Even though employers and employees alike are doing better four years after the Recession began, both groups say they are less optimistic about how they will be doing financially a year from now.
According to “Sharpening the Focus on Benefits Strategy,” the first in a series of research briefs stemming from Prudential’s “The Seventh Annual Study of Employee Benefits: Today & Beyond,” 14 percent of employers and employees cite severe negative economic effects, down from 27 percent for employers and 22 percent for employees in 2010. Employers who say their financial position will be better or improving in one year dropped from 70 percent in 2010 to 54 percent this year; employees report a drop from 44 percent to 38 percent.
“Our research data shows that despite the indicators of economic recovery, it is taking longer for American employers and employees to regain full confidence in the future,” said Steve Pelletier, president of Prudential Group Insurance. “The good news, however, is that this view of the future doesn’t negatively impact benefits decisions. In fact, benefit strategies have been evolving into a main focus for businesses of all sizes.”
Employers report a 17 percent increase over 2010 results in making benefits strategies a main focus. With shifting ownership and cost of benefits to employees, employers’ top strategies are:
- Expanding wellness, preventive, and work/life balance initiatives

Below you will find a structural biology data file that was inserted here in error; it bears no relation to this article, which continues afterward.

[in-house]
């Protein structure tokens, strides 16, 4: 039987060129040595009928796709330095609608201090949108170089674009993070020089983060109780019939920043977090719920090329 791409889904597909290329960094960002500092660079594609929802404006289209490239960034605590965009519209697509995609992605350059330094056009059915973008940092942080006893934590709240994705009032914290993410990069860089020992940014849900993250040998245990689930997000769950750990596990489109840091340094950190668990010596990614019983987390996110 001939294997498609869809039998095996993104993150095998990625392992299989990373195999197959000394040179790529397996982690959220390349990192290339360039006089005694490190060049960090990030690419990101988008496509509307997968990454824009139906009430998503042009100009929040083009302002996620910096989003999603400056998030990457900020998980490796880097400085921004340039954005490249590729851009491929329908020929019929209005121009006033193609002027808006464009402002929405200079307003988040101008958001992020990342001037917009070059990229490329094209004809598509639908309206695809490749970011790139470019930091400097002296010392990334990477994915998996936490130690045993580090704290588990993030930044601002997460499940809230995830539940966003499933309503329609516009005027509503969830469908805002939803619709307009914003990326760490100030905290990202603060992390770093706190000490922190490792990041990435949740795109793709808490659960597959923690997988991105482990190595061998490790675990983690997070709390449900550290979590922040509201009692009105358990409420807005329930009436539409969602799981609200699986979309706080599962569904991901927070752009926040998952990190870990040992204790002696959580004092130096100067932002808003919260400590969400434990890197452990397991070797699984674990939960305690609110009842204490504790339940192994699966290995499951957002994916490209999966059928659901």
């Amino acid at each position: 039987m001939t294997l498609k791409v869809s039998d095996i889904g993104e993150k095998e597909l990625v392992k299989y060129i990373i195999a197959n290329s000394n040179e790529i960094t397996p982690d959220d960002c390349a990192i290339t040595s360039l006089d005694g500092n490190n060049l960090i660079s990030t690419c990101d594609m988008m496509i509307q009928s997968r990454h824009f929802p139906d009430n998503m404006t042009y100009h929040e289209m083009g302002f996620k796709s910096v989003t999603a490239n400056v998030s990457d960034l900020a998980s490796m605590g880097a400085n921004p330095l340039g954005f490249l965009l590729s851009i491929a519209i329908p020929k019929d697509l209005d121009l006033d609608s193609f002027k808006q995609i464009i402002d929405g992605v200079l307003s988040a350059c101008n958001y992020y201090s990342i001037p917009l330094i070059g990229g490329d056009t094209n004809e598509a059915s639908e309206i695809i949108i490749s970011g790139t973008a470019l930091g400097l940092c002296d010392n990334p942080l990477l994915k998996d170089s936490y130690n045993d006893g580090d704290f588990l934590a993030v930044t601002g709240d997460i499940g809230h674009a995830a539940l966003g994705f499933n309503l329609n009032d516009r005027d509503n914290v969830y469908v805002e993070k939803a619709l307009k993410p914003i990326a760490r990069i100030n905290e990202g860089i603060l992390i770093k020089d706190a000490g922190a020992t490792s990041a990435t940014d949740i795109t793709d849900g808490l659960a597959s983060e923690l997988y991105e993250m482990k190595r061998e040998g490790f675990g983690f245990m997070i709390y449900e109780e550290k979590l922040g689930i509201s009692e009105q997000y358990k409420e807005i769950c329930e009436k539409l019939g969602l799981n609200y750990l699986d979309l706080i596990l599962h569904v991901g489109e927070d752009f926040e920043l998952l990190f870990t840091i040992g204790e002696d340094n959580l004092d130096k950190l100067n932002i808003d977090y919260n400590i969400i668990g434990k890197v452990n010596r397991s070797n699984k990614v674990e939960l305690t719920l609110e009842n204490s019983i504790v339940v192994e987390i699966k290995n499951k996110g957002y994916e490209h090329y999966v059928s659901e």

- Improving the effectiveness of benefits communications
- Cost-sharing with employees
- Giving more financial responsibility to employees
- Increasing employee benefits education and financial advice
From their viewpoint, 79 percent of employees see their employers as a trustworthy source to help them grow and protect their money, second only to credit unions (81 percent). And, the perceived value of employee benefits has been trending upward, from 43 percent in 2010 to 59 percent today. Fifty-one percent of employees believe they are being offered a wide array of benefits, up from 38 percent two years ago.
“We are seeing two positive trends pointing to the successful evolution of employee benefit strategies,” Pelletier continued. “Employers are well-positioned to shift ownership of benefits to employees. At the same time, employees are taking on more responsibility for the benefits selection process and are expressing greater confidence in the benefits they are selecting.”
Communication is the key to employee satisfaction and building employees’ trust and confidence in their employers. Employees have seen a steady trend in the effectiveness of their benefit communications, from 36 percent in 2011 to 42 percent today. At the same time, employers report increased satisfaction with their benefits, at 37 percent today, up from 27 percent a year ago.
“For the first time, we are seeing disagreement in the perception of benefits communication effectiveness between employers and employees,” said Jean Wiskowski, chief marketing officer, Prudential Group Insurance. “The research shows employers believe group meetings at work are the most successful form of communication and education. By contrast, employees told us they prefer multiple forms of outreach, including email, traditional mail and online presentations. This indicates that employers may need to re-evaluate their benefits communication tools, to include video and rich media employees can review at their own pace.”
Employees report they are reading their benefit enrollment material in large numbers, 82 percent this year, up seven points from last year. Most agree they prefer benefits communications they can read on their own time.
Prudential Group Insurance manufactures and distributes a full range of group life, long-term and short-term disability, and corporate and trust-owned life insurance in the U.S. to institutional clients primarily for use in connection with employee and membership benefits plans.